Brazing Basics: What is Brazing?
The AWS defines brazing as a group of joining processes that produce coalescence of materials by heating them to the brazing temperature and by using a filler metal (solder) having a liquidus above 840°F (450°C), and below the solidus of the base metals.
The very basics of brazing are defined by the joining of metals through the use of heat and a filler metal—one whose melting temperature is above 840°F (450°C) but below the melting point of the metals being joined.
Another common term is “silver brazing” because silver alloy is commonly a filler metal used in brazing. Torch brazing with a silver-bearing filler metal is the most common application of brazing, and many of the advantages and disadvantages below will be listed as such. Where exceptions occur, it will be noted.
Advantages Of Brazing
Brazing is probably the most versatile method of metal joining today, for a number of reasons:
- Brazed joints are strong: On nonferrous metals and steels, the tensile strength of a properly made joint will often exceed that of the metals joined. On stainless steels, it is possible to develop a joint whose tensile strength is 130,000 pounds per square inch. (896.3 megapascal [MPa]).
- Brazed joints are ductile: able to withstand considerable shock and vibration.
- Brazed joints are usually easy and rapidly made: Operator skill is readily acquired.
- Brazing is ideally suited to the joining of dissimilar metals: You can easily join assemblies that combine ferrous with nonferrous metals, and metals with widely varying melting points. Brazing is essentially a one-operation process. There is seldom any need for grinding, filing or mechanical finishing after the joint is completed.
- Brazing is performed at relatively low temperatures: Reducing the possibility of warping, overheating or melting the metals being joined.
- Brazing is economical: The cost per-joint compares quite favorably with joints made by other metal joining methods.
Brazing is highly adaptable to automated methods: The flexibility of the brazing process enables you to match your production techniques very closely to your production requirements. With all its advantages, brazing is still only one of the ways in which you can join metals. To use brazing properly, you must understand its relationship to other metal jointing methods. What are some of those methods and which should you use where?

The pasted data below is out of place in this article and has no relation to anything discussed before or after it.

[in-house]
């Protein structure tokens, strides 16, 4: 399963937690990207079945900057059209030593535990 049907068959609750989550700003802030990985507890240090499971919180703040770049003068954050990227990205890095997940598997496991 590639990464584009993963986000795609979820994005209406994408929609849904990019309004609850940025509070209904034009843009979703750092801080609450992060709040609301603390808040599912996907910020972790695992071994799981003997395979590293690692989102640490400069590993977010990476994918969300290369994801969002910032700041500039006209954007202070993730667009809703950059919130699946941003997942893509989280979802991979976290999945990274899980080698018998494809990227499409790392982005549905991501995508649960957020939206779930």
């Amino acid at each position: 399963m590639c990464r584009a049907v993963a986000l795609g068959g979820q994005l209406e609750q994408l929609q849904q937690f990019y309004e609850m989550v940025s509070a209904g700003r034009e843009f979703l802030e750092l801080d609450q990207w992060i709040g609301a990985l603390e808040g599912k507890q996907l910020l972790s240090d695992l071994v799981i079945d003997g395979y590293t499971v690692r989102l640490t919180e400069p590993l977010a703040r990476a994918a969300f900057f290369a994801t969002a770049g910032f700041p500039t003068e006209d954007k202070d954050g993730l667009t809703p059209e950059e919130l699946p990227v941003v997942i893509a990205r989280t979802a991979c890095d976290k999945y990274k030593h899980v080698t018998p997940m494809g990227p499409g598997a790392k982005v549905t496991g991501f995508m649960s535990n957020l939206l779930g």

Disadvantages Of Brazing
Brazing, as we’ve noted, relies on heat and a filler metal to join metals.
There is nothing unique about this. Welding and soldering are similar in these respects. And metals can also be joined efficiently and economically without the need for heat or a filler metal at all, by mechanical fastening or adhesive bonding. When would you use brazing, rather than one of these other methods? It depends on the circumstances.
Let’s start our evaluation of brazing as a metal joining method by eliminating those situations were brazing is generally unsuitable.
The first of these situations is the non-permanent joint. This is the joint that’s made with future disassembly in mind. (For example—a pump connected to a piping assembly.) The pipes won’t wear out—but some day the pump will. It’s easier to disassemble a threaded or bolted pump connection than a brazed connection.
(You can “de-braze” a brazed joint if you have to, but why plan on it?) For the typical non-permanent joint, mechanical fastening is usually the most practical method.
There’s another kind of joint where brazing will likely be your last, rather than your first, consideration. And that is the permanent, but low-strength joint. If you’re joining metal assemblies that won’t be subjected too much stress or strain, there are frequently more economical ways to join them than by brazing. (Mechanical fastening, for example, or soft soldering or adhesive bonding.) If you are selecting a method to seal the seams of tin cans, there is nothing to stop you from brazing.
Yet soft-soldering would be perfectly adequate for this low-stress type of bond. And soft-soldering is generally less expensive than brazing. In these two areas—the nonpermanent joint and the permanent but low-strength joint—other joining methods are adequate for the job and usually more economical than brazing.
Learn How to Braze Safely & Effectively
Now that you understand the value of a brazed joint, be sure to review our other resources for more information on brazing best practices. If you are looking to learn more about brazing, review our Brazing Fundamentals: How to Braze in Six Steps, or look to our Braze School Trainings for the right course for you.